MUM’S THE WORD — Lavish displays of mums, including many you won’t see in outdoor gardens, will be on exhibit from today through Nov. 10 at the Buffalo and Erie County Botanical Gardens. The mum is the birthday flower for November. Photo by Connie Oswald Stofko.
If your birthday falls in November, your flower is the chrysanthemum, which comes in an amazing variety of shapes, sizes and colors. No matter when your birthday is, check out the lavish displays at the Chrysanthemum Show at the Buffalo and Erie County Botanical Gardens, located at 2655 South Park Ave., Buffalo.
The show starts Oct. 19 and runs through Nov. 10. Hours are 10 a.m.-5 p.m. daily.
Tickets can be purchased at the door. Prices are $9 for adults; $8 for seniors, ages 55 and older, and students, ages 13 and older; $5 for children ages 3-12 and free for Botanical Gardens members and children younger than 3.
These flowers come in all shapes and sizes, from round pom-poms in pale yellow to huge, bronze footballs.
What looks like a flower on a mum is actually hundreds of small flowers called florets. The chrysanthemum has two types of florets. The ray florets would be called petals on a daisy, and disk florets are the center florets in a daisy-type of bloom.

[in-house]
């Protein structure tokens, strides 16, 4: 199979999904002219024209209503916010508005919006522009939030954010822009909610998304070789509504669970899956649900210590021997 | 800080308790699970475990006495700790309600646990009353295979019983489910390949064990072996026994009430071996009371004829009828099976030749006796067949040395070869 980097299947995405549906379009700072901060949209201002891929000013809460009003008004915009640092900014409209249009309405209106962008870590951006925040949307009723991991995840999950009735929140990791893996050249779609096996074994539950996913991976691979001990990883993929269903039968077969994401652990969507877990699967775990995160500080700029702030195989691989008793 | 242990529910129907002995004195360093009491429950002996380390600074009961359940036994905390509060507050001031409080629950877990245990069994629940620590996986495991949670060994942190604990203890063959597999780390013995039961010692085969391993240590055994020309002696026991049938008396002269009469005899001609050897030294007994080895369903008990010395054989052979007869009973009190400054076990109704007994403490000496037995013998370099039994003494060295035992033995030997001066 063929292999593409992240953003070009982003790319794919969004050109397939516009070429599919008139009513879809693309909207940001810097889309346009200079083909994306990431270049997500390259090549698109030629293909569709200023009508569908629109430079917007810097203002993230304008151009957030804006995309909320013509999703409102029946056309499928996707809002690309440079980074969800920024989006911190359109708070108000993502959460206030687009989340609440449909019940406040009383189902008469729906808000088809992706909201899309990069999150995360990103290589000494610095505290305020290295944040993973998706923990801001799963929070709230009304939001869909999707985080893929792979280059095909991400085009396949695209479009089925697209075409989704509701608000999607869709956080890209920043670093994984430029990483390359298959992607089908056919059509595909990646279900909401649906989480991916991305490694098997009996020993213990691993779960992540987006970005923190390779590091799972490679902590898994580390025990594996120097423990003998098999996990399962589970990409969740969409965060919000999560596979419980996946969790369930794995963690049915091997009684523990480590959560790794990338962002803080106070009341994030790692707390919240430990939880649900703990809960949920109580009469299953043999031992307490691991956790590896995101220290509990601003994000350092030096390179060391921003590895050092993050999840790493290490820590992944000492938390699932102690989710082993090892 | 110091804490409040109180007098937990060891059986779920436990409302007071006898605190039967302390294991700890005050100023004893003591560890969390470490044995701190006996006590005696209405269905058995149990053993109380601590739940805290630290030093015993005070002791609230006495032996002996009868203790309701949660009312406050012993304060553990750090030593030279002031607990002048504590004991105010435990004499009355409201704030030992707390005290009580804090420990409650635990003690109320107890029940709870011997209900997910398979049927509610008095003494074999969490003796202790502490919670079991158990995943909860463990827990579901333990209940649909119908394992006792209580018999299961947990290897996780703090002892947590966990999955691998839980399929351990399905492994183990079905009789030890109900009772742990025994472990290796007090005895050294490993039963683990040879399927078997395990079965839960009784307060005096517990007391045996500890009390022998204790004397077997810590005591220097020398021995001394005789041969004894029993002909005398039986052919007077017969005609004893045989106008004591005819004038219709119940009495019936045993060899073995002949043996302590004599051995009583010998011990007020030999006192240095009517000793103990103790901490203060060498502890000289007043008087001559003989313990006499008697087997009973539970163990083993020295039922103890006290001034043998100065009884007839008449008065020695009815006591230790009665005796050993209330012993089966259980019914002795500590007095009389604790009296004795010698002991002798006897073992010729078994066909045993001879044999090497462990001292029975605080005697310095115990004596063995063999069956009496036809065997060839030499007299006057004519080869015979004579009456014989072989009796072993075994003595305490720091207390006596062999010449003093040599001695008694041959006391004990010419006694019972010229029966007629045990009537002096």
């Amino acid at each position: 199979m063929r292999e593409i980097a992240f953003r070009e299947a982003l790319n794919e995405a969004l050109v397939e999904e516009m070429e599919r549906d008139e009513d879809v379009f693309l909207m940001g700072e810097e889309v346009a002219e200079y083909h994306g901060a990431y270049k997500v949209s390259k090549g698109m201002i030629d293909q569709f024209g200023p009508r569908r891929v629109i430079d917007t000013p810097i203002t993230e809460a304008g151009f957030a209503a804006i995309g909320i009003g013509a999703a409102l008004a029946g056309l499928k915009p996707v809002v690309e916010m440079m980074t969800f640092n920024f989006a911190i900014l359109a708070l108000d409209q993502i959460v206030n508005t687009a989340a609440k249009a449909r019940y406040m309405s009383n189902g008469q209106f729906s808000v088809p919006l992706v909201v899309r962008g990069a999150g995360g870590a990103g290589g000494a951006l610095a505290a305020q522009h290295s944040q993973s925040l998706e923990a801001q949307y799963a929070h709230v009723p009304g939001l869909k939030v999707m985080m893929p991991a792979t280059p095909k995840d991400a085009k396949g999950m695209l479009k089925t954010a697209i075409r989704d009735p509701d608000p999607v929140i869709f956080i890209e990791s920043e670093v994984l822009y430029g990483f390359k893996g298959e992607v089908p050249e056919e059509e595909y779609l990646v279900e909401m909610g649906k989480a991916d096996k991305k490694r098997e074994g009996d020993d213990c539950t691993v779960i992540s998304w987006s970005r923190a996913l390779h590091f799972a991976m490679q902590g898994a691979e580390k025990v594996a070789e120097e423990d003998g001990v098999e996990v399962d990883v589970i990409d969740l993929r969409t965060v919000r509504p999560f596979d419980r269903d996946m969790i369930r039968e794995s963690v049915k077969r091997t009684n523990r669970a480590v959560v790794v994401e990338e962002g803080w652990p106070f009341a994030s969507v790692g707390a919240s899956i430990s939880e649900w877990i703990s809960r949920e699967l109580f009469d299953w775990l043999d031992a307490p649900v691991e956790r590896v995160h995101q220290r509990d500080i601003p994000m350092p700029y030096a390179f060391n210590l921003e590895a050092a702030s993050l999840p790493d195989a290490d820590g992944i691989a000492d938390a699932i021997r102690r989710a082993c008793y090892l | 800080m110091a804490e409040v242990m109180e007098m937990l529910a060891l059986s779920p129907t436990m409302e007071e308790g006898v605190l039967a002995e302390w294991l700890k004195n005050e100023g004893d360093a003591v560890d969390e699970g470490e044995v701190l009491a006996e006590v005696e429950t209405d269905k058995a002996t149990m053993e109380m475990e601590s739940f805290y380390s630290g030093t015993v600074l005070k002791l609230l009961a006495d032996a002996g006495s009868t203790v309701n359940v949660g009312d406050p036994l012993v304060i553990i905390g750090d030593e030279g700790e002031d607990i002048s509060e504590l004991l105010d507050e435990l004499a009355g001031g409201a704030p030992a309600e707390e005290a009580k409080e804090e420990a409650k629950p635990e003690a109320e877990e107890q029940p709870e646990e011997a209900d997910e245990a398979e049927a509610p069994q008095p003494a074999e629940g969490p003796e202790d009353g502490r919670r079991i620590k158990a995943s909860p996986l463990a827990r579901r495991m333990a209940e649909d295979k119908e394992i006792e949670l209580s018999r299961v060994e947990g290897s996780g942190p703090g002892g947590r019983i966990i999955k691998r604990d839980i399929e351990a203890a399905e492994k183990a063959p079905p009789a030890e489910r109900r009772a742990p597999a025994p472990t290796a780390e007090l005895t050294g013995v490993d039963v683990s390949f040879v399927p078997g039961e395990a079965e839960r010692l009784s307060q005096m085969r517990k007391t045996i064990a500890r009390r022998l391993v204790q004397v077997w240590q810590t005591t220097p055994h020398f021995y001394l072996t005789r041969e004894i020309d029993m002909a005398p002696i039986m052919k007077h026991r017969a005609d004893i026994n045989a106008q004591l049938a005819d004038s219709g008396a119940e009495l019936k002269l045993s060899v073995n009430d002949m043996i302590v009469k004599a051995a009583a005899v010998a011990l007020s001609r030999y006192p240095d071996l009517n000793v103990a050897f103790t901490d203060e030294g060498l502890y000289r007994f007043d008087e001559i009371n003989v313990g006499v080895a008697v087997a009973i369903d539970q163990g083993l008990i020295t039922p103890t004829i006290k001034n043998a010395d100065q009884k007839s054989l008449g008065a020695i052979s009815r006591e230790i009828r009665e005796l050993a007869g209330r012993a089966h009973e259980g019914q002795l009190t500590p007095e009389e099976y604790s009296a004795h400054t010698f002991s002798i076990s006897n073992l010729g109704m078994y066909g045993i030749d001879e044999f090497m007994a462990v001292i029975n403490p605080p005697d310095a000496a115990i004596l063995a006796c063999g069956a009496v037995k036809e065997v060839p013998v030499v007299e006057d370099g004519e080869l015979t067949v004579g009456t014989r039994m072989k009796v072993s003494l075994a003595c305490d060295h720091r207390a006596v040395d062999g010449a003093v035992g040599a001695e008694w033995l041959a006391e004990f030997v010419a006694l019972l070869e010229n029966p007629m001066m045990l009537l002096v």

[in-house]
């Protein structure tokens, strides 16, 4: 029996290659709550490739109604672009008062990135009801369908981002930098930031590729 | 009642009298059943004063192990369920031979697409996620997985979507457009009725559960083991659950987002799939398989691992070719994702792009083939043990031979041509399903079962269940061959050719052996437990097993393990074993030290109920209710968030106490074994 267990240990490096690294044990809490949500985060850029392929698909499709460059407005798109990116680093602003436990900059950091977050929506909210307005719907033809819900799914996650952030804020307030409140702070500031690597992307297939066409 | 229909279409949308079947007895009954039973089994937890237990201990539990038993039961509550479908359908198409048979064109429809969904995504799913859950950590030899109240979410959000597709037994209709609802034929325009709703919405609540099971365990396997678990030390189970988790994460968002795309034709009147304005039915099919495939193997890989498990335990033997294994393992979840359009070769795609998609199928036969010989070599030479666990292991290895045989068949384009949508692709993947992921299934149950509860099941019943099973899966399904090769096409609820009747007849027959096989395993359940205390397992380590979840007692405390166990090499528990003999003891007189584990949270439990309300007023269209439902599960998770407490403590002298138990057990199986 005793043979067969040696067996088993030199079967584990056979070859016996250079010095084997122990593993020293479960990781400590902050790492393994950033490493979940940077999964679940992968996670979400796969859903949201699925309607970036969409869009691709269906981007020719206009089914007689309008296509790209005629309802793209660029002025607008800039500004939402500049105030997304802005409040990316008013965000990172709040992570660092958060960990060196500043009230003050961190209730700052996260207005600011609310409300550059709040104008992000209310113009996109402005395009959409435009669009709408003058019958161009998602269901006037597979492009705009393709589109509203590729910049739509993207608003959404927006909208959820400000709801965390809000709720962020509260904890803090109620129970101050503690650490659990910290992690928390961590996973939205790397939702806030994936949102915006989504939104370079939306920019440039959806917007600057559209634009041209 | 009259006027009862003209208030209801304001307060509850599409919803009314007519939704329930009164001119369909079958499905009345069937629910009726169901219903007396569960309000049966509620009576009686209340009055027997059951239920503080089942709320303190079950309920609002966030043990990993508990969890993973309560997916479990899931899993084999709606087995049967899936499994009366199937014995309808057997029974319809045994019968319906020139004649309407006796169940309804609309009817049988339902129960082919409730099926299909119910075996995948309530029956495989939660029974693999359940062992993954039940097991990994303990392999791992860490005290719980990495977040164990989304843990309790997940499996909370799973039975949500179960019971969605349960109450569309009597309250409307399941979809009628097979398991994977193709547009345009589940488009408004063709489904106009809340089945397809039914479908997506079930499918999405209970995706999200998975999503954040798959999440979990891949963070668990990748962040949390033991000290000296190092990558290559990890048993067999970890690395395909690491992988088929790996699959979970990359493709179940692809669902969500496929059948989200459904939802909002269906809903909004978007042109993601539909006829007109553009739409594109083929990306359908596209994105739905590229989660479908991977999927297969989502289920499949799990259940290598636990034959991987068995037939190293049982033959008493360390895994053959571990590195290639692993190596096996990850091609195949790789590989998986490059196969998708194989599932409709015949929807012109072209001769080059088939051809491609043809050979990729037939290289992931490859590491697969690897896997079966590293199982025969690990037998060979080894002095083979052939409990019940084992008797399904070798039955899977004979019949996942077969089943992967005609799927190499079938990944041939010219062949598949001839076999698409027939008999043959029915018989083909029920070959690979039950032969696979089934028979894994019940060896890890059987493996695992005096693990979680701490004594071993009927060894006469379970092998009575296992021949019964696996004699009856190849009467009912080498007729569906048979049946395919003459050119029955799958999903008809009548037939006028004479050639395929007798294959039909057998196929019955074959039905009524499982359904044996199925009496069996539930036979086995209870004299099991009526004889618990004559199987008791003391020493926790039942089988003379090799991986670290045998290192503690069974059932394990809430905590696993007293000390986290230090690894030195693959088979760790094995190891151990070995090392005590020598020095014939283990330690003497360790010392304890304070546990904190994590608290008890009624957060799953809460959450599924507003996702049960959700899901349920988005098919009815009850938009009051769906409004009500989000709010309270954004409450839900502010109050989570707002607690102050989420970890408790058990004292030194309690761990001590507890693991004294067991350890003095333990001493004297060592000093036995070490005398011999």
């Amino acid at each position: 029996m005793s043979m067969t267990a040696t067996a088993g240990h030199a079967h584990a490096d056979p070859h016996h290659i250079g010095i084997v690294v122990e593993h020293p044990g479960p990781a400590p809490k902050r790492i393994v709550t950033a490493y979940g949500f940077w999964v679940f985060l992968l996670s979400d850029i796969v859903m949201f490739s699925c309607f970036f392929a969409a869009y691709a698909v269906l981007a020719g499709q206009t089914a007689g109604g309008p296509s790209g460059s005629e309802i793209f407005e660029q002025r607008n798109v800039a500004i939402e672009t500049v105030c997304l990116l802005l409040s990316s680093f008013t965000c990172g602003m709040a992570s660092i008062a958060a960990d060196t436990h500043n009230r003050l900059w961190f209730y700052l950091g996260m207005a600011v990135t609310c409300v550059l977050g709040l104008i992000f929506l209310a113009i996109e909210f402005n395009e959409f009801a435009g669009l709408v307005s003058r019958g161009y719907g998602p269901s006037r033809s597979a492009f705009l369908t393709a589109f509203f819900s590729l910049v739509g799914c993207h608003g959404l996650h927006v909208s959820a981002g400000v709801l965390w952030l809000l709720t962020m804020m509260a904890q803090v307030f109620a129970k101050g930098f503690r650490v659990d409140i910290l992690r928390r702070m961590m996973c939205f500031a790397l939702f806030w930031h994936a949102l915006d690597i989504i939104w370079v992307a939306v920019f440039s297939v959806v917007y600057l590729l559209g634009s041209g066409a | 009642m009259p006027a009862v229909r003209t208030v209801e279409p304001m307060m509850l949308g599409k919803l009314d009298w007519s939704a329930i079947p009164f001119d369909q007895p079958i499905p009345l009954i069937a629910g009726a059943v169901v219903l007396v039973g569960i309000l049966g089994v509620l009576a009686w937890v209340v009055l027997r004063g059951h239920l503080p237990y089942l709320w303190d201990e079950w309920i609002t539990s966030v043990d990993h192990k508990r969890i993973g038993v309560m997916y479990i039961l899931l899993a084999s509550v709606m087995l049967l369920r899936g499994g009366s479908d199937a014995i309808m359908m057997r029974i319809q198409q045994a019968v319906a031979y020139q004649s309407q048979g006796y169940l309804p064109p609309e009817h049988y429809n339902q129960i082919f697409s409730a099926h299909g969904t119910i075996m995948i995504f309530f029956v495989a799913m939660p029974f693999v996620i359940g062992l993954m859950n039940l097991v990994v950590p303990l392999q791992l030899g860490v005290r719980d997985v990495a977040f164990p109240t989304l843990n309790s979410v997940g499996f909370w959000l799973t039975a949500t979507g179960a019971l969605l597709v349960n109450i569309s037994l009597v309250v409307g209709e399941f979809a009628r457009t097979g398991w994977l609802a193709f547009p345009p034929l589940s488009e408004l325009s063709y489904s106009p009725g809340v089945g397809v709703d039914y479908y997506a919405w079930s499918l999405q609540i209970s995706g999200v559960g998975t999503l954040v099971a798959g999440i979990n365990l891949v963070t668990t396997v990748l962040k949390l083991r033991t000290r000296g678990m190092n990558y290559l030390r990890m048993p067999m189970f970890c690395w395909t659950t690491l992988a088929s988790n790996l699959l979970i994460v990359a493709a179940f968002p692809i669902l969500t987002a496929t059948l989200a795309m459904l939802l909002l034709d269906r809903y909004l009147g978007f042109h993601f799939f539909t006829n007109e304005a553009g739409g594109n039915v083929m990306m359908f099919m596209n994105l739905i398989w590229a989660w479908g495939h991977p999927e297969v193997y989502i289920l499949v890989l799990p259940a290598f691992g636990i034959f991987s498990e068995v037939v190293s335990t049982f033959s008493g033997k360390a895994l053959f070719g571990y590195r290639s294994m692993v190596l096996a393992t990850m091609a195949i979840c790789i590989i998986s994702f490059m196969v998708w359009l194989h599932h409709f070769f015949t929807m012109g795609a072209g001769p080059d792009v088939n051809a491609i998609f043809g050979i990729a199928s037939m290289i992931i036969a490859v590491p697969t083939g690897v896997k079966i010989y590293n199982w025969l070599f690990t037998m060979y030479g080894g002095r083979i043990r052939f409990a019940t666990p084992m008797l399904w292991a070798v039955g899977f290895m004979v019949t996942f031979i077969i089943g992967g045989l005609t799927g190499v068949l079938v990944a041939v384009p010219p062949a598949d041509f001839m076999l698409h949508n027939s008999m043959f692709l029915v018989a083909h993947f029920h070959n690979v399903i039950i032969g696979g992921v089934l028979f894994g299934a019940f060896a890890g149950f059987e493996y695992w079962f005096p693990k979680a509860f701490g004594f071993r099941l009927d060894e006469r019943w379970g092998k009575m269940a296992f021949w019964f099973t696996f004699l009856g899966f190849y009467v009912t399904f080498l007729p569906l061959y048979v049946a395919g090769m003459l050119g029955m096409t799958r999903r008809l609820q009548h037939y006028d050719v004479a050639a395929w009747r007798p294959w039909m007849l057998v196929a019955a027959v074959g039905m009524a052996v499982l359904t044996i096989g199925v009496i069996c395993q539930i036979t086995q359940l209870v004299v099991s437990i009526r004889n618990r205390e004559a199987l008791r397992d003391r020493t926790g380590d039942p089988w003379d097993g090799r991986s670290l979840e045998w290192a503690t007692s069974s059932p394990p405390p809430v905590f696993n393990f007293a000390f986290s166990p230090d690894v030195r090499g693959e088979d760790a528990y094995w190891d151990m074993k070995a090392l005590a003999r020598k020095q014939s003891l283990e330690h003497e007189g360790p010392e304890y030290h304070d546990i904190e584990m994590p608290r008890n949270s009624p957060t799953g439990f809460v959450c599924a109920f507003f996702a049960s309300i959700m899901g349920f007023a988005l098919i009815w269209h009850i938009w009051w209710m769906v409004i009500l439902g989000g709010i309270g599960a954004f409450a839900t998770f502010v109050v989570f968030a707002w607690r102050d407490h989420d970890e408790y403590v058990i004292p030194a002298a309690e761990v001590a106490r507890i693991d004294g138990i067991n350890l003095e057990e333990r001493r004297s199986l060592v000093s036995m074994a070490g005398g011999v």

All classes of chrysanthemums have both types of florets. However, in many classes, the disk florets are not apparent. Since only the disk florets can reproduce, the plant breeder uses a pair of scissors to uncover the disk florets for pollination and the development of new cultivars.
Many of the varieties you’ll see in the show are indoor mums and won’t grow in your backyard; you would need a greenhouse to grow them.
Many of the mums are trained to grow into certain shapes. Some are “cascades,” which, with a little extra help from wire netting, flow over the side of a pot. Others are “bowls” and grow with a domed shape.
Still others are “standard” mums, which means they have been trained to grow tree-like, with a single flower atop a very tall stem. They can grow to 8 or 9 feet.
To create standard mums, gardeners start in April with bush mums and keep pruning off the extra buds. A stake gives the stem support. By pruning away competing blossoms, the plant’s energy is directed to the single blossom, and that produces a much larger flower.
The chrysanthemum has been enjoyed for thousands of years. It was cultivated as a flowering herb in China, as far back as the 15th century B.C.
Generations of Western New Yorkers have been enjoying chrysanthemums, too. The annual Chrysanthemum Show, which has been held for more than a century, is the longest-running tradition at the Botanical Gardens.
Take part in tradition by visiting the Chrysanthemum Show at the Botanical Gardens.
Connie Oswald Stofko is publisher of Buffalo-NiagaraGardening.com
, the online gardening magazine for Western New York. Email Connie@BuffaloNiagaraGardening.com.